Hi. This is Dr Michelle O'Donoghue, reporting for Medscape. I'm here at the Transcatheter Cardiovascular Therapeutics (TCT) conference in San Diego, and one topic that keeps coming up for discussion, with people on very different sides of the issue, is the optimal duration of dual antiplatelet therapy (DAPT). But the twist that I'd like to put on this topic today, and hear people's thoughts on, is whether we should be thinking about it differently. This isn't really a question of extending treatment with a P2Y12 inhibitor, but about whether we should be considering dropping aspirin from a DAPT regimen sooner.
I would argue that when we look at the weight of the evidence overall, several trials have compared longer durations of DAPT with a P2Y12 inhibitor compared with shorter durations. Particularly in acute coronary syndrome (ACS) patients, we tend to see that by prolonging DAPT we reduce the risk for ischemic and thrombotic events, but that it comes at the price of increased risk of bleeding. It is intriguing that the same is not exactly true when we drop aspirin from a DAPT regimen, although so far, evidence is fairly limited.
A few years ago we had the intriguing findings from WOEST that were published in the Lancet. This was an open-label and fairly small trial of triple therapy for patients who had an indication for oral anticoagulation. It suggested that by dropping aspirin from a triple-therapy regimen after a month, not only could we reduce the risk of bleeding, but we may in fact have a signal toward a reduced risk for ischemic events.
We now have the results of the GLOBAL LEADERS trial, which were presented at European Society of Cardiology in 2018 and also published in the Lancet. Some have criticized the trial for having a somewhat complicated study design, but I would still say that the findings are quite intriguing. More than 15000 patients were enrolled post–percutaneous coronary intervention (PCI), and the experimental arm was 1 month of DAPT with ticagrelor and aspirin and then 23 months of ticagrelor monotherapy. Aspirin was dropped in its entirety. Meanwhile, the control arm was DAPT for the course of a year followed by aspirin monotherapy.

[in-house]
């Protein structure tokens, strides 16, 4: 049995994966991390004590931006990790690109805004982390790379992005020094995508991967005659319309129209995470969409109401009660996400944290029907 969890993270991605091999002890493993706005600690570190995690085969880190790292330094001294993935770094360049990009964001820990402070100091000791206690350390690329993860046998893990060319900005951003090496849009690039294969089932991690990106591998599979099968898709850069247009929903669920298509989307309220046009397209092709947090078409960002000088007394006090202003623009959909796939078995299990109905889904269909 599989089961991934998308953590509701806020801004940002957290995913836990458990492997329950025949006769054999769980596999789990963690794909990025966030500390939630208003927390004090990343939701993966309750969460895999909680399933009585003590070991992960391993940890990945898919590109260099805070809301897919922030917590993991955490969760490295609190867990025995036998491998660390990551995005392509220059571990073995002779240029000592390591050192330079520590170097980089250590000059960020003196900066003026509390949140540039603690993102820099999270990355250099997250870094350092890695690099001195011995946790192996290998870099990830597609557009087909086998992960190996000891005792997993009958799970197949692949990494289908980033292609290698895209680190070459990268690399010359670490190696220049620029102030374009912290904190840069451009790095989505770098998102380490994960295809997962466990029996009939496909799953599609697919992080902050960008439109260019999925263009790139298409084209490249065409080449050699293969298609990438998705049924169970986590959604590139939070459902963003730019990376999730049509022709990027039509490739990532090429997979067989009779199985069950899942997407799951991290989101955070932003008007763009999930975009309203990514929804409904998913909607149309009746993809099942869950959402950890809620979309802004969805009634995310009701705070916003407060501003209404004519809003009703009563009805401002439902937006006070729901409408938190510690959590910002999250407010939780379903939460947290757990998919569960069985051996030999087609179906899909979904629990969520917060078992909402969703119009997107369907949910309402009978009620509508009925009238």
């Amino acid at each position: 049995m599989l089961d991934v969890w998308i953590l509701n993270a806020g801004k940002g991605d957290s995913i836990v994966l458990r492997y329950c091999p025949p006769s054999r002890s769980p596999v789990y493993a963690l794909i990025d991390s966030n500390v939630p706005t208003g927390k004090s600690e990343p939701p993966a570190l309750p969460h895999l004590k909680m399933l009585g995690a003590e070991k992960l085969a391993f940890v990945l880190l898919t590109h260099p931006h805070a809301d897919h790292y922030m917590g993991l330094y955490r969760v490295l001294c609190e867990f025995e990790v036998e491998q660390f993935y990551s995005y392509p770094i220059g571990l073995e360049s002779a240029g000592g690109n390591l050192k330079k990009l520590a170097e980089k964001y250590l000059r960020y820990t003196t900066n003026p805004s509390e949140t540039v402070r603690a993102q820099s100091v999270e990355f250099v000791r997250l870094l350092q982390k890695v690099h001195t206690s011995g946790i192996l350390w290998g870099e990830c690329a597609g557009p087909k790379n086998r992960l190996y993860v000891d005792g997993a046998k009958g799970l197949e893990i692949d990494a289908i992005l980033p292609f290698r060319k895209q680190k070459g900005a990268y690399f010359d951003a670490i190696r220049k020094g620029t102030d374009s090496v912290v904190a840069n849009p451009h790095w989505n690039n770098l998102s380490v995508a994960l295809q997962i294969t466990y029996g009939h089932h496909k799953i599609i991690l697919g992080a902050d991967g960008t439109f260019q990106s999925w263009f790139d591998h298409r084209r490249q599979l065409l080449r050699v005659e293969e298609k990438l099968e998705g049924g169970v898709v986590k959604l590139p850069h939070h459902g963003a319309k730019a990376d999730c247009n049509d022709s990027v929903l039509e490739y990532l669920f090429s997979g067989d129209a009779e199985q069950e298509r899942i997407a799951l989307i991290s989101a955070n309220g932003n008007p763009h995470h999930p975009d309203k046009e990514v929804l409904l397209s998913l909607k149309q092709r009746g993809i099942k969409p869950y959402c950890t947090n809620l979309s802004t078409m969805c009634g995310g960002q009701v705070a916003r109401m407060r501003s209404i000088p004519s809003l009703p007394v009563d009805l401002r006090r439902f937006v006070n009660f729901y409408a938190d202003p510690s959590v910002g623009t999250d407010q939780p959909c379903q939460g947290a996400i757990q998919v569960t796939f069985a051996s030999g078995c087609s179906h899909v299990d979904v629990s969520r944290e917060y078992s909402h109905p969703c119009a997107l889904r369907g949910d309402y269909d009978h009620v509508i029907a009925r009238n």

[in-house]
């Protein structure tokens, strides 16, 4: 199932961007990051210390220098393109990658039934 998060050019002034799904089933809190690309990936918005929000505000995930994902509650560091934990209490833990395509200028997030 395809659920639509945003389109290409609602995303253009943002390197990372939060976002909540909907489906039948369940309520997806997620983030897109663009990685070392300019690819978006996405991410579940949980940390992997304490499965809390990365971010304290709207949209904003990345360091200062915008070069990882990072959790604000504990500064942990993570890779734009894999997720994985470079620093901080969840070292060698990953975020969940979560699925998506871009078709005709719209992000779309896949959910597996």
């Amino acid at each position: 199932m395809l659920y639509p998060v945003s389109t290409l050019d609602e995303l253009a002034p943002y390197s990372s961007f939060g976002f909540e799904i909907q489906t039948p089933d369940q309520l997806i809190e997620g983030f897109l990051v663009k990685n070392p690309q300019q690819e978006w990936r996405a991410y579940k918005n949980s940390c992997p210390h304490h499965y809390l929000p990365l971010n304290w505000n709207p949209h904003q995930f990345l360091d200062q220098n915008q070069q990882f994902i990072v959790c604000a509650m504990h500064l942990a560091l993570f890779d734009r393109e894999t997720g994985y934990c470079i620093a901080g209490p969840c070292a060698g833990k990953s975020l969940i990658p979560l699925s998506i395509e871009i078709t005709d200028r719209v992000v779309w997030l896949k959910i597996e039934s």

One might argue that a noninferiority design would have been interesting enough to suggest that ticagrelor monotherapy was not inferior to a standard DAPT regimen. But what the findings showed was even more intriguing. At the end of 2 years, there tended to be a strong trend toward a reduced risk for ischemic events—specifically death or Q-wave myocardial infarctions—for patients treated with ticagrelor monotherapy. Although this was just shy of statistical significance (P = .07), when one looked at the results at the 12-month mark, these were actually statistically significant. I think that pausing right there is really quite fascinating. Basically, a 12-month regimen of ticagrelor monotherapy, once the aspirin was dropped after the first month, actually reduced the risk for ischemic and thrombotic events when compared with a standard regimen of DAPT.
Yes, the study design is quite complicated and I think it will be important to continue future studies. Other studies, such as TWILIGHT, are ongoing to look at this question of dropping aspirin earlier from DAPT regimens. But what I find very interesting overall is that the weight of the evidence seems to support the idea that by dropping aspirin, not only do you reduce the risk of bleeding, but there is actually no clear signal toward an increased risk for ischemic or thrombotic events. Some would argue that this is at odds with the results from COMPASS, which suggested that a low-dose anticoagulant in combination with aspirin may be beneficial as opposed to an anticoagulant without aspirin. But I don't want to confuse the topic by bringing in too many different patient populations.
I'm interested to hear your own patient practice. When are you dropping aspirin? Are you? For a patient who requires triple therapy, I've been hearing that more and more people are comfortable dropping the aspirin earlier and earlier, especially for patients who are at increased risk of bleeding. But I'm also interested to know whether anyone considering shorter durations of DAPT is dropping the aspirin rather than dropping the P2Y12 inhibitor. As further trial results and evidence continue to mount, we will also have to see whether this shifts the perspective of guidelines as to whether we should be dropping one versus the other.
This remains a very controversial topic. As always, I'm interested in your thoughts and I look forward to hearing from you. Signing off for Medscape, this is Dr Michelle O'Donoghue.
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Cite this: Michelle L. O'Donoghue. Requiem for Aspirin in Dual Antiplatelet Therapy? - Medscape - Oct 11, 2018.